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Truman Vs. MacArthur
When the President fired the general, civilian control of the military faced its severest test in our history
April/May 1984 | Volume 35, Issue 3
For most Republican leaders in Congress the popular hysteria was manna in the political desert. Their best men—Ohio’s Robert Taft most conspicuously—had felt doomed to perpetual impotence, spurned by an electorate that still revered the memory, and supported the policies, of the late Franklin Roosevelt. Now they saw their chance. They were determined to discredit the Democratic party and its stumbling President. At a hasty meeting on the morning of MacArthur’s dismissal, Republican congressional leaders came to a decision. They intended to use every political resource at their disposal to channel popular anger over MacArthur’s recall into a mass revolt against “limited war,” against President Truman and the ghost of the Roosevelt New Deal.
The Republicans seized their chance to strike against President Truman and the ghost of the New Deal.
It was a reckless decision: exalting MacArthur over the President, as Harold Ickes, the old Bull Moose Republican, was to warn a few days later, would set a “precedent” that would “develop into a monstrosity” —an uncontrollable military.
Such, in truth, were the stakes now at hazard. In the four months preceding his dismissal, General MacArthur had transgressed the fundamental rule of civilian supremacy, a rule given its classic formulation in Lincoln’s stern instructions to Grant: “You are not to decide, discuss or confer with anyone or ask political questions; such questions the President holds in his own hands, and will submit them to no military conferences or conventions. ” What MacArthur had done was to carry out a public political campaign designed to discredit the President’s policies and compel the White House to follow his own. For that the President had ordered his recall. If that recall were to end by destroying the President, if MacArthur, backed by a wave of popular support, were to force his policies on the civil authority, then for all practical purposes civilian supremacy over the military would become a dead letter. Given such a precedent, what future President would dare dismiss a popular general in wartime for publicly challenging his authority?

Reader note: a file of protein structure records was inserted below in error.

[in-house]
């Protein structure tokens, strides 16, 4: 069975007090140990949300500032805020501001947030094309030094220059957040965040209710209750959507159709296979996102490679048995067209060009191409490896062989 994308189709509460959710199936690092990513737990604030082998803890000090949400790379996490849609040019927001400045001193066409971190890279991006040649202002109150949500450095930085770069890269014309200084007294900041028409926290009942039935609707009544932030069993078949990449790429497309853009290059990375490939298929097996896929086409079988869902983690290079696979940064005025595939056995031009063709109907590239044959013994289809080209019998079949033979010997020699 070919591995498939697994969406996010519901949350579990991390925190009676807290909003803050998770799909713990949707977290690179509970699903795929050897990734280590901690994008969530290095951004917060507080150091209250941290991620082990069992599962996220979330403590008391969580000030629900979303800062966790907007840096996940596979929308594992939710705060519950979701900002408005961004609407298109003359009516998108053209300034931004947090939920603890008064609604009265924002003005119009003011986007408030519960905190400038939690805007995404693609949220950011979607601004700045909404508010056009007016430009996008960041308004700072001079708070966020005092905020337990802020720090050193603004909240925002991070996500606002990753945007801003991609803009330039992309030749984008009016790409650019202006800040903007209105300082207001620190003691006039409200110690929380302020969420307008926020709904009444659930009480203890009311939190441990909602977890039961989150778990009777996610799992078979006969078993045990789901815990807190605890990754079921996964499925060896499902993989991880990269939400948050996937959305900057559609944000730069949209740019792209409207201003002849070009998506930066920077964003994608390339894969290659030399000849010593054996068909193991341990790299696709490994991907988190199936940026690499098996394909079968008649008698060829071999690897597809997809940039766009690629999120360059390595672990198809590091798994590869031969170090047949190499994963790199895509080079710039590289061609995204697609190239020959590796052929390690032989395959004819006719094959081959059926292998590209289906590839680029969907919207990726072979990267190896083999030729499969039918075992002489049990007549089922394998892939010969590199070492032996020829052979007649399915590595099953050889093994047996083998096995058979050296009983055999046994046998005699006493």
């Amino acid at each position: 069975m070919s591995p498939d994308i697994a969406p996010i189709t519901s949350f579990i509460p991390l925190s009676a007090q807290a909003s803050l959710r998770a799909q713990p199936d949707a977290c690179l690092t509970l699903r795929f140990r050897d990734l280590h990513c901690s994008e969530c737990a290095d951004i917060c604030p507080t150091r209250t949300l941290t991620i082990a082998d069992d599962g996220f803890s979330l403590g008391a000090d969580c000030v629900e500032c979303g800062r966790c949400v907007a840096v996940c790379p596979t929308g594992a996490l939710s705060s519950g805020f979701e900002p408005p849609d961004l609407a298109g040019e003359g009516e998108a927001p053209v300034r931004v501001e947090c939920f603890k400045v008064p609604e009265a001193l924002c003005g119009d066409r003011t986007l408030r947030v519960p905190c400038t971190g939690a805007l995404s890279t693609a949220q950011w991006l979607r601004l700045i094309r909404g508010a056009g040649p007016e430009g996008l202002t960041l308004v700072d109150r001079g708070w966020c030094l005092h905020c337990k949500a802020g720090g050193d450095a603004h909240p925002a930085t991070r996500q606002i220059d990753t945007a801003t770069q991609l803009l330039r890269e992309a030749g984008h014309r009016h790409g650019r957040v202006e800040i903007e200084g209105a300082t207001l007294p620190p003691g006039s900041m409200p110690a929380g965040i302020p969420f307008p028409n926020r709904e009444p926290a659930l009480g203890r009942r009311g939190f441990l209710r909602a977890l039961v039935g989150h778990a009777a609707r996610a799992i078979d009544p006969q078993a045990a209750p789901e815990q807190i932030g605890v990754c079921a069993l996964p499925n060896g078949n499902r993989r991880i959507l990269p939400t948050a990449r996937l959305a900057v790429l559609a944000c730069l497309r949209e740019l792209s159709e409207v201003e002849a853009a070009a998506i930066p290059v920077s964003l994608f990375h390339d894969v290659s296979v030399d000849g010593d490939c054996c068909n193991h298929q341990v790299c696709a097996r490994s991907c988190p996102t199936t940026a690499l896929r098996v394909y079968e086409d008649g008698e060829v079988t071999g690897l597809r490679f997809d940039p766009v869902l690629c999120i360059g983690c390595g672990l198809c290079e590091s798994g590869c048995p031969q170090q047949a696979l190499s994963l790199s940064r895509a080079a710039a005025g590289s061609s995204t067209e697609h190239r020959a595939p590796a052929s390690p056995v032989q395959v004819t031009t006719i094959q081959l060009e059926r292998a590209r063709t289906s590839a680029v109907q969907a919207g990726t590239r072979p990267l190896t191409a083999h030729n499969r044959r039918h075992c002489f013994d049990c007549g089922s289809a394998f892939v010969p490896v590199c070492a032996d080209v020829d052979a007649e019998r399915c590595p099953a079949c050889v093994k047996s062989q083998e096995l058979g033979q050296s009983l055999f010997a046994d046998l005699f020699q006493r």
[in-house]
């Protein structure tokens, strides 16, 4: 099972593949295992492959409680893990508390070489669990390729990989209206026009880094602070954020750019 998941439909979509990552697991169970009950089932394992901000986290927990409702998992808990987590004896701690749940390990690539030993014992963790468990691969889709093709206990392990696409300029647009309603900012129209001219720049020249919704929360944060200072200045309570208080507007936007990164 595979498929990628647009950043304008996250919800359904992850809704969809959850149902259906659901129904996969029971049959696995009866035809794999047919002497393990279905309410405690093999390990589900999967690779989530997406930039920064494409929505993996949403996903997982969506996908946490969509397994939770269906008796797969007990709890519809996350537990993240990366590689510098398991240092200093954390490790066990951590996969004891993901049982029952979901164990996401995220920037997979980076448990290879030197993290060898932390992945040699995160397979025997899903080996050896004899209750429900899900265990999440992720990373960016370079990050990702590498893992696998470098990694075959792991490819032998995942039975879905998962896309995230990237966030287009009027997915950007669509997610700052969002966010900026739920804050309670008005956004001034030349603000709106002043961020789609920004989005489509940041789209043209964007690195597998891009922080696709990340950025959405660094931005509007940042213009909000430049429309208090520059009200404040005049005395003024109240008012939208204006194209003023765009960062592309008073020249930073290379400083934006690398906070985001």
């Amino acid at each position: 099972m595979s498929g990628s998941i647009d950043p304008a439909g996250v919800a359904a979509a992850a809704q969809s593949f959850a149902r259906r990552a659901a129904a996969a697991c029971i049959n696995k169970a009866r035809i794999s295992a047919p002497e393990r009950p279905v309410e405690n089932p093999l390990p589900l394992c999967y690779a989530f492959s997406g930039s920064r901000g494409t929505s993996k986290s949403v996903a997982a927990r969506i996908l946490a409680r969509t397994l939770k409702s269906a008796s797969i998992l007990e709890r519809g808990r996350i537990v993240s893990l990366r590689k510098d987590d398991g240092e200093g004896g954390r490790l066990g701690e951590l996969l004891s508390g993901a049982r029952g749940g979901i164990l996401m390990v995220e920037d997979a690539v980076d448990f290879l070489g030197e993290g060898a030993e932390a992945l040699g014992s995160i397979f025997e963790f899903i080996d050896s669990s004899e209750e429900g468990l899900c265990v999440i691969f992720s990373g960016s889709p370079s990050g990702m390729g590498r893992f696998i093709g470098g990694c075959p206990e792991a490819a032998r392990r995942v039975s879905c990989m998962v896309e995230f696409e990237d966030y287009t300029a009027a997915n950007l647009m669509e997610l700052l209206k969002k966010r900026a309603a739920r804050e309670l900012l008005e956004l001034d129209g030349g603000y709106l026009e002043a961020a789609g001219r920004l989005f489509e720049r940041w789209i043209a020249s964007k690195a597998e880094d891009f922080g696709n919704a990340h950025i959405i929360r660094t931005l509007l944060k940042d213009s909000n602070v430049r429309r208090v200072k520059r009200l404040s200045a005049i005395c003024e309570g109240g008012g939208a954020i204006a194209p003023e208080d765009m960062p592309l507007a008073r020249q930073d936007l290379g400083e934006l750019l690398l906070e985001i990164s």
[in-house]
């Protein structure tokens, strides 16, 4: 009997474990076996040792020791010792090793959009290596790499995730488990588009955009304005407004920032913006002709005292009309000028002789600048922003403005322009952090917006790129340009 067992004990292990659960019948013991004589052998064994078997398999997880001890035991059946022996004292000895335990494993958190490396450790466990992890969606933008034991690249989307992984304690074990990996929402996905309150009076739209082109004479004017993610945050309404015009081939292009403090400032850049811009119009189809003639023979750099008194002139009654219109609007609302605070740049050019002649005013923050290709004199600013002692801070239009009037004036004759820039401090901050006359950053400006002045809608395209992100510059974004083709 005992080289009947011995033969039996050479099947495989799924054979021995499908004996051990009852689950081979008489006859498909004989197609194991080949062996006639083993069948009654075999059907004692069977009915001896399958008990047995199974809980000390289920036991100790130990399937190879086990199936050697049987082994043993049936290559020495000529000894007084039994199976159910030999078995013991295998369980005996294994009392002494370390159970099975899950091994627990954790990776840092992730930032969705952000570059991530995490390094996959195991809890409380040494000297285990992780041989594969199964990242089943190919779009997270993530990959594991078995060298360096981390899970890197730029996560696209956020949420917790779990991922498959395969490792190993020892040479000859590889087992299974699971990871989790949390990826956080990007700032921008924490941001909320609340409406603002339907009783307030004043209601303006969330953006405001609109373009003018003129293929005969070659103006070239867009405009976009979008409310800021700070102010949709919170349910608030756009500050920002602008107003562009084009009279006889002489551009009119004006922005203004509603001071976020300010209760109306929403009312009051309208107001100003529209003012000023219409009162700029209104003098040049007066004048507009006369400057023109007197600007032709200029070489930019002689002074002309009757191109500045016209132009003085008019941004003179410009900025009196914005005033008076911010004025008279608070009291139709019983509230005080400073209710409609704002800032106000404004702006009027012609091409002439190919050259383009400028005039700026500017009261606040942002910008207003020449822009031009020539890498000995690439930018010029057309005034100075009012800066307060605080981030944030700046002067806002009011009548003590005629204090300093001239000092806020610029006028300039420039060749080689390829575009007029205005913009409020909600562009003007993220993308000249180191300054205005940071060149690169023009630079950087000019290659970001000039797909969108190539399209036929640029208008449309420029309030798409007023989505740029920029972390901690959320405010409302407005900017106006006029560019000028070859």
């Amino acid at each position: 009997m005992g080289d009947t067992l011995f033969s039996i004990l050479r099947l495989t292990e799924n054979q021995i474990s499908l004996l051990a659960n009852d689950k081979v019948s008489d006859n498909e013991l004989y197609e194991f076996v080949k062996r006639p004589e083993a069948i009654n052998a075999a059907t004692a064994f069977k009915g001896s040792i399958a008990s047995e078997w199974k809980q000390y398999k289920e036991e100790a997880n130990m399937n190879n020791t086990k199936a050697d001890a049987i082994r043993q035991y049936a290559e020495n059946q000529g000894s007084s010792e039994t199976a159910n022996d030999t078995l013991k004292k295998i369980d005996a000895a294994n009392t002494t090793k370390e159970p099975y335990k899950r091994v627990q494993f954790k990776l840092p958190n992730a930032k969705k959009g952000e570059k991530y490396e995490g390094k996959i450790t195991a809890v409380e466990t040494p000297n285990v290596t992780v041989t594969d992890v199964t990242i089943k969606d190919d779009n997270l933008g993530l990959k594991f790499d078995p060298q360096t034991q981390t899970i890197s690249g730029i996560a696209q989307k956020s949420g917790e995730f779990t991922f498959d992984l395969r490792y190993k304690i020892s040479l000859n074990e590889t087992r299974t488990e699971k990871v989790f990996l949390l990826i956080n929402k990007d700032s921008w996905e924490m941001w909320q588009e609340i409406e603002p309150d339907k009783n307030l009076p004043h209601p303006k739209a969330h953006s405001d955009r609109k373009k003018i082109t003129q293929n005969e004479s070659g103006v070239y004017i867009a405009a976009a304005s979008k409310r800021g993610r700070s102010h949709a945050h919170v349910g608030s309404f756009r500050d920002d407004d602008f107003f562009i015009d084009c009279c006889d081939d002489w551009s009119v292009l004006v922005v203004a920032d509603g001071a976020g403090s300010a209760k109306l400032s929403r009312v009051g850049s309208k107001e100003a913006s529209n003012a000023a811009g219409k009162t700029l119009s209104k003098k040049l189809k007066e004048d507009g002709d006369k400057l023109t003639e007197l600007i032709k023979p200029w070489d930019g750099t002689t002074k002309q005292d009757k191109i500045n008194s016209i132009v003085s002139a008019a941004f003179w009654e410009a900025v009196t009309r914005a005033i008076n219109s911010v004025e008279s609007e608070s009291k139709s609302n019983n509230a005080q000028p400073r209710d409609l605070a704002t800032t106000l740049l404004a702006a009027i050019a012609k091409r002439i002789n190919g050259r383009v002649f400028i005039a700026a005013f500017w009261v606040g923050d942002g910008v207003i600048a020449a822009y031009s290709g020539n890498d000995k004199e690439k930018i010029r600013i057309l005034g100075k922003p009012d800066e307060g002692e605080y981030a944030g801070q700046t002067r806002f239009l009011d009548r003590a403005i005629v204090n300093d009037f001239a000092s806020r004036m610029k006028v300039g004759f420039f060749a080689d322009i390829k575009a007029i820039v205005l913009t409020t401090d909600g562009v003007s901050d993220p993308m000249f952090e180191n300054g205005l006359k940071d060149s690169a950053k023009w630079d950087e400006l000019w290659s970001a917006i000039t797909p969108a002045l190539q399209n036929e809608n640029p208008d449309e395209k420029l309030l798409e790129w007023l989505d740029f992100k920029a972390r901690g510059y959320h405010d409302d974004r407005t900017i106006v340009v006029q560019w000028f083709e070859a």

When the Republican meeting broke up at 10:00 A.M. , the press was informed of the plan to exalt the general over the President. Republicans intended to demand a full-dress investigation of the President’s war policies. That was remarkable enough considering that it was wartime. The second element in their plan, however, was more than remarkable. It had no precedent in our history. Republicans intended (if Democratic votes were forthcoming) to invite General MacArthur to address a joint session of Congress, the most august assembly the United States can provide. In the well of the House of Representatives, where only a handful of foreign statesmen and homecoming heroes had ever been allowed to speak, a rebellious, contumacious general was to be given his chance to defend his cause against the President of the United States.
What would MacArthur do? In Germany, General Eisenhower, supreme commander of Allied forces in Europe, expressed the sentiments of a good many Americans. He hoped the seventy-one-year-old general, his onetime superior, would drift quietly into retirement. “I would not like to see acrimony,” Eisenhower remarked somewhat wistfully to a reporter. In fact, there was no chance that MacArthur would not carry his fight to the country.
By any standard General MacArthur was an awesome and prodigious figure. He possessed an uncommonly powerful intellect, one sharpened by vast erudition, intense meditation, and an extraordinary facility with words. He was utterly fearless, unshakably self-possessed, and relentlessly willful. At the White House the President had shrunk from confronting him for months. Moreover, MacArthur’s strengths were magnified by the aura surrounding him. He was dramatic, compelling, aloof, and imperious, qualities he himself had cultivated with all the theatrical arts at his command. What was to govern his conduct in the ensuing months, however, were not his great gifts but a bitter flaw in his character—a blind, all-consuming vanity.